Understanding FIPS Authentication Methods
The Juniper Networks Junos operating system (Junos OS) running in FIPS-approved mode of operation allows a wide range of capabilities for users, and authentication is identity-based. The following types of identity-based authentication are supported in the FIPS-approved mode of operation:
Username and Password Authentication over the Console and SSH
In this authentication method, the user is requested to enter the username and password. The device enforces the user to enter a minimum of 10-characters password that is chosen from the 96 human-readable ASCII characters.
The maximum password length is 20 characters.
In this method, the device enforces a timed access mechanism—for example, first two failed attempts to enter the correct password (assuming 0 time to process), no timed access is enforced. When the user enters the password for the third time, the module enforces a 5-second delay. Each failed attempt thereafter results in an additional 5-second delay above the previous failed attempt. For example, if the fourth failed attempt is a 10-second delay, then the fifth failed attempt is a 15-second delay, the sixth failed attempt is a 20-second delay, and the seventh failed attempt is a 25-second delay.
Therefore, this leads to a maximum of seven possible attempts in a 1-minute period for each getty active terminal. So, the best approach for the attacker would be to disconnect after 4 failed attempts, and wait for a new getty to be spawned. This would allow the attacker to perform roughly 9.6 attempts per minute (576 attempts per hour or 60 minutes). This would be rounded off to 9 attempts per minute, because there is no such thing as 0.6 attempts. Thus the probability of a successful random attempt is 1/9610, which is less than 1/1 million. The probability of a success with multiple consecutive attempts in a 1-minute period is 9/(9610), which is less than 1/100,000.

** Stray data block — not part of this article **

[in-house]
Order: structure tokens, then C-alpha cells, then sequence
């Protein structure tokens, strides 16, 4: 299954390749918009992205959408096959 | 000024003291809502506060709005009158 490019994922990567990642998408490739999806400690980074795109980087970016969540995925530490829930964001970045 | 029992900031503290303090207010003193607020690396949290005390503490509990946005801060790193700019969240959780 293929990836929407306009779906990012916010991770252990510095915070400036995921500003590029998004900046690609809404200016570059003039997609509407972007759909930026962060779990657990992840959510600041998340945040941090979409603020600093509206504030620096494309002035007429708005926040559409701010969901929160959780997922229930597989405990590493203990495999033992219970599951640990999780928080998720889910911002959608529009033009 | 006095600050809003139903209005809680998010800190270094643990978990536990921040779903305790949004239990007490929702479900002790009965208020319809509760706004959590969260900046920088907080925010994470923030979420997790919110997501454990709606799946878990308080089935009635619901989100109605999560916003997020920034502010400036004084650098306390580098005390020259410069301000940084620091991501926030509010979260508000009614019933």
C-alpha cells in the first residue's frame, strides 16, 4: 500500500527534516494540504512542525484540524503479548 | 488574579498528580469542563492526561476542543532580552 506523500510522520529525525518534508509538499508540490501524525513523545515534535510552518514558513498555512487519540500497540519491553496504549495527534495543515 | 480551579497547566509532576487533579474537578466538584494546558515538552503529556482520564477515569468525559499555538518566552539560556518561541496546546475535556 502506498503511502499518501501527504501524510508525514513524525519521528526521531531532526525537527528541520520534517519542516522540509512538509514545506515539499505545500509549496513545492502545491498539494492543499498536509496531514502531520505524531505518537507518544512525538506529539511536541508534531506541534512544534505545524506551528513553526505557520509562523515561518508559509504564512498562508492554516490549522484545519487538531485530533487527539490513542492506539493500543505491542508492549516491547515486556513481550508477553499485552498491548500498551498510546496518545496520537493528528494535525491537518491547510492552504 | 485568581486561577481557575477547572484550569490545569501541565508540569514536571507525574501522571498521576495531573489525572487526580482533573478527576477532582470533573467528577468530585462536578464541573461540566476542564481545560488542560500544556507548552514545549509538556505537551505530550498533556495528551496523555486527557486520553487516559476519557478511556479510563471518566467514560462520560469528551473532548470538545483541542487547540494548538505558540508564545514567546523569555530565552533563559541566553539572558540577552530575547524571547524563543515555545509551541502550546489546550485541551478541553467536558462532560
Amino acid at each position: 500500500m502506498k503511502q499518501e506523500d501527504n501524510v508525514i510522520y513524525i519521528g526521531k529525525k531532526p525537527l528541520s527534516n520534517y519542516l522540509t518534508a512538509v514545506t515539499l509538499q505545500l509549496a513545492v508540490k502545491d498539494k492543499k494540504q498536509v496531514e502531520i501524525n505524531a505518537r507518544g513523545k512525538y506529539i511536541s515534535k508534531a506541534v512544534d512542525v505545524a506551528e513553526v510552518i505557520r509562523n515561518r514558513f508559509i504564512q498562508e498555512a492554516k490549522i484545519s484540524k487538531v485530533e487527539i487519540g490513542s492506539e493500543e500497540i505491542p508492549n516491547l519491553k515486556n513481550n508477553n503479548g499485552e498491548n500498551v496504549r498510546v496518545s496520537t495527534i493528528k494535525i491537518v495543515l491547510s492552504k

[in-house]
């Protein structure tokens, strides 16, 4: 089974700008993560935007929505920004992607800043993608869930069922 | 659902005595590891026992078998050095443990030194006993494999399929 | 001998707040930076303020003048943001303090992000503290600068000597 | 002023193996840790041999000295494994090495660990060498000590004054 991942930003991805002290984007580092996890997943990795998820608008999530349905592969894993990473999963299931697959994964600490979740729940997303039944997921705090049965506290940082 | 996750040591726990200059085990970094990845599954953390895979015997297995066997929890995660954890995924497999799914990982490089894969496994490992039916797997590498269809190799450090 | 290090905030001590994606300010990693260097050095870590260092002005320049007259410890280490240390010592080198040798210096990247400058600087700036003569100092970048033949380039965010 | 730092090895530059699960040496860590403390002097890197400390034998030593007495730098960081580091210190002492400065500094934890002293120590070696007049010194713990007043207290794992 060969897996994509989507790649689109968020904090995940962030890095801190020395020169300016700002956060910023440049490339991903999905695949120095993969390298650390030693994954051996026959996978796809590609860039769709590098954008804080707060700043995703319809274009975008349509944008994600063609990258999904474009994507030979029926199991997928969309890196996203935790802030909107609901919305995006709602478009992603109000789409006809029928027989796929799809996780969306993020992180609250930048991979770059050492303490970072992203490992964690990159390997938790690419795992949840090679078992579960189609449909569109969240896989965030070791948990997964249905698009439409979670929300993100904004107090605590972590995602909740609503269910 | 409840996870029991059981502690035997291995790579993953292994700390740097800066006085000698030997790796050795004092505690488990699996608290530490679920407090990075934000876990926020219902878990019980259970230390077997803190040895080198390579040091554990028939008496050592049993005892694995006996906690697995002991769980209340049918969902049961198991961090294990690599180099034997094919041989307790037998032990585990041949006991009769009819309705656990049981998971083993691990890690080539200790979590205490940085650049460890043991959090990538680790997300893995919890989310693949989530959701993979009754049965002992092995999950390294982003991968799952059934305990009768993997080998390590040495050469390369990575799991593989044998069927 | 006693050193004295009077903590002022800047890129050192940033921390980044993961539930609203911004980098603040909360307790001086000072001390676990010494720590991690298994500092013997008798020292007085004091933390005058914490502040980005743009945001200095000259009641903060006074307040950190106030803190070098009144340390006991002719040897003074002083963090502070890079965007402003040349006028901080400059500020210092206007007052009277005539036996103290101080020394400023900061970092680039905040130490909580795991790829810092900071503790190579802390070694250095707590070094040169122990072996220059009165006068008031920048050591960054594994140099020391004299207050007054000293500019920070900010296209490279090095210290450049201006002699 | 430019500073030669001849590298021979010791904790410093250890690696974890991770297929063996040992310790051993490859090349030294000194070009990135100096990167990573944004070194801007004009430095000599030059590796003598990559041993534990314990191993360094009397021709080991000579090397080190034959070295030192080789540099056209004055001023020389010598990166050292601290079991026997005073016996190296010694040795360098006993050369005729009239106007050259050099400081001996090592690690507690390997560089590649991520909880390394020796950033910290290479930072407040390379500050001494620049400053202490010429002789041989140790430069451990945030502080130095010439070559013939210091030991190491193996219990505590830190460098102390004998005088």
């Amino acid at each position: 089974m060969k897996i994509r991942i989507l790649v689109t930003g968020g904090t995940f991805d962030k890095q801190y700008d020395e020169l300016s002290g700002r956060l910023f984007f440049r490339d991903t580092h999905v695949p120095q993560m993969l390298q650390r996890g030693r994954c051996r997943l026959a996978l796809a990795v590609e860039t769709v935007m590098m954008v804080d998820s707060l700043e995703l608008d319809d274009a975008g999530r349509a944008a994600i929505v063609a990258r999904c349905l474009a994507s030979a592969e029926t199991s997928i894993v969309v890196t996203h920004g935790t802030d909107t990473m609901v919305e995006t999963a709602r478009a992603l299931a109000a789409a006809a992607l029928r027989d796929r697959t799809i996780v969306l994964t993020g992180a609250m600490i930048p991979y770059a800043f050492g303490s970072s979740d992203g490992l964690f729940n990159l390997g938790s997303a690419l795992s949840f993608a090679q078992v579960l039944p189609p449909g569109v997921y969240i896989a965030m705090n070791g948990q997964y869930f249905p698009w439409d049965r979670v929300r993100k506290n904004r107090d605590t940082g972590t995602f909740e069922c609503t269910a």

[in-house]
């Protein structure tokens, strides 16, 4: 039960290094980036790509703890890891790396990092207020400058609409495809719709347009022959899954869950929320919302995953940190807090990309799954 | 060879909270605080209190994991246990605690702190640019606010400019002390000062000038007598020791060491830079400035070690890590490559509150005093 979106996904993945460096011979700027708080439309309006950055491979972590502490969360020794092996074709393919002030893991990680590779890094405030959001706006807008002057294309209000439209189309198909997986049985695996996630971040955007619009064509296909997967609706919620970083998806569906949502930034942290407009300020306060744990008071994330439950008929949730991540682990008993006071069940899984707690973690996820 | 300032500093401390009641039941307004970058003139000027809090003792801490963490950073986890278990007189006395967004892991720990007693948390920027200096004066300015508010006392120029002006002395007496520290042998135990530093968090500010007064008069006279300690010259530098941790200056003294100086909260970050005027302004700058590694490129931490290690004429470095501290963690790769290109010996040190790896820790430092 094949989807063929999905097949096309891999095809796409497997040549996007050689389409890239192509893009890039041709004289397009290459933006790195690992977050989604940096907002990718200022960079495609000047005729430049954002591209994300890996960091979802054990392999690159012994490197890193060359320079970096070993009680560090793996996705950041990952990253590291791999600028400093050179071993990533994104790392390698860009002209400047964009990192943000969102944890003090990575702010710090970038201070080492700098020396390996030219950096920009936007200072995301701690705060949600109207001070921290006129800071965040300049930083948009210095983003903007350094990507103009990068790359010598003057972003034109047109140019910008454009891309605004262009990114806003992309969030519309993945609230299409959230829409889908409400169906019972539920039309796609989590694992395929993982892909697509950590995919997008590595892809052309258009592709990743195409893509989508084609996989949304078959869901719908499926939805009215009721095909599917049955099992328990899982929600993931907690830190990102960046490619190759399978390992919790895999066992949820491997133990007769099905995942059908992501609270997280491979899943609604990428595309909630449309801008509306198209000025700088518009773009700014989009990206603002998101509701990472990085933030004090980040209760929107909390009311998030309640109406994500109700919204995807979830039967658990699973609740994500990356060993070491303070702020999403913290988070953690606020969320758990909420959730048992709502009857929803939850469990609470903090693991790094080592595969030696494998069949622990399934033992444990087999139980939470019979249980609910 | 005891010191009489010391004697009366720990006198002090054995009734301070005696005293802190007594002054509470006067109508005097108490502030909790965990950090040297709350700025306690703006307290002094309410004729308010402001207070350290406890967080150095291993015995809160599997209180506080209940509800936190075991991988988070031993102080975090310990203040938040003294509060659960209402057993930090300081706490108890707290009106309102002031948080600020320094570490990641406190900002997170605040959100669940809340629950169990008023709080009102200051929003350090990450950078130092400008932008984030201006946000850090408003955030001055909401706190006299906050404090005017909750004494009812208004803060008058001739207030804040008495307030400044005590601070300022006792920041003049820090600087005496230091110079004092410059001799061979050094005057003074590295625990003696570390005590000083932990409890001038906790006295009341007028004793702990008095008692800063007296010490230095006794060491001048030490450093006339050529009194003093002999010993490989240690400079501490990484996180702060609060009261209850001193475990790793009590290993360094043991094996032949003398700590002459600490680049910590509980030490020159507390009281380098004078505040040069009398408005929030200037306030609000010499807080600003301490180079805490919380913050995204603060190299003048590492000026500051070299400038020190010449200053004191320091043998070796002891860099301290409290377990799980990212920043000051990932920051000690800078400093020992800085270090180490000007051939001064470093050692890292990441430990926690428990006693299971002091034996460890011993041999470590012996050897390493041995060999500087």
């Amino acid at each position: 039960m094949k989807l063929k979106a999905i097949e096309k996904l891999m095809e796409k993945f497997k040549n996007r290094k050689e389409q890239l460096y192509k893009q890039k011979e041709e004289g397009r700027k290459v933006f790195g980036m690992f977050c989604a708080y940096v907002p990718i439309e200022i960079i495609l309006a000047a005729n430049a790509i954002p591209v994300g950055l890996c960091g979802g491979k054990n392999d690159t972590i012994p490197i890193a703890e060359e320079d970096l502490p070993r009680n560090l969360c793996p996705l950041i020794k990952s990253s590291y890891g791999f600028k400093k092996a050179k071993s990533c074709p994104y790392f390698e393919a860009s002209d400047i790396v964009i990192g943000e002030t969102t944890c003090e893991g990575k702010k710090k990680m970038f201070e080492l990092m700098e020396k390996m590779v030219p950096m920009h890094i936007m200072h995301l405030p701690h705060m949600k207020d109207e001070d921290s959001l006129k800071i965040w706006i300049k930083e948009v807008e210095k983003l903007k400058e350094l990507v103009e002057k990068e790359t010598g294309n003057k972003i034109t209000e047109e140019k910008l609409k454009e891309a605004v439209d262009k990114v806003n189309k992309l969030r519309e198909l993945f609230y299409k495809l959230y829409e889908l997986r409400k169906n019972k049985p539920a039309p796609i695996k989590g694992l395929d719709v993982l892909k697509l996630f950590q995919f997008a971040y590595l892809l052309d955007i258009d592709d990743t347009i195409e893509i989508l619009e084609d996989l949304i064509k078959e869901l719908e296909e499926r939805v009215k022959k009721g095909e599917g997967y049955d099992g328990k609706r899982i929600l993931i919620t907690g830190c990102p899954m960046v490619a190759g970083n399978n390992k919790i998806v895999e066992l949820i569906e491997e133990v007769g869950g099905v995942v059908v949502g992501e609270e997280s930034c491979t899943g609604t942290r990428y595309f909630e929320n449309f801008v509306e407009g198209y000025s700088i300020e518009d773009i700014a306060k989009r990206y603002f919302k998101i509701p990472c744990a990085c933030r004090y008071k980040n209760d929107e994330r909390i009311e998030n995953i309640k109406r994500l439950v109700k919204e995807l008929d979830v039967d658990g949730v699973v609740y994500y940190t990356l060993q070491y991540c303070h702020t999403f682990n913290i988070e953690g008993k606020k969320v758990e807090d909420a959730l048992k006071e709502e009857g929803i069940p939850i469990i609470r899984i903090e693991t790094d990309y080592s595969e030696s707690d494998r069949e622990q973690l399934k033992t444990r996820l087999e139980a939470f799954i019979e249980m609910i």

Username and Public Key Authentication over SSH
In this authentication method, the user is requested to enter the username and SSH public-key authentication. The device supports ECDSA (P-256 and P-384) key-type. The probability of a success with multiple consecutive attempts in a 1-minute period is 5.6e7/(2128).
When you run the set system login user <username> authentication ssh-ecdsa key command on the device only ecdsa-sha2-nistp256 and ecdsa-sha2-nistp384 key-types are accepted. The ecdsa-sha2-nistp521 key-type is no longer supported on the FIPS-approved mode. If you try to configure ecdsa-sha2-nistp521 key-type on the device then the following error message is displayed ecdsa-sha2-nistp521 is not permitted in FIPS mode is displayed. The use of the ecdsa-sha2-nistp521 key exchange method for SSH is also disabled in the FIPS-approved mode.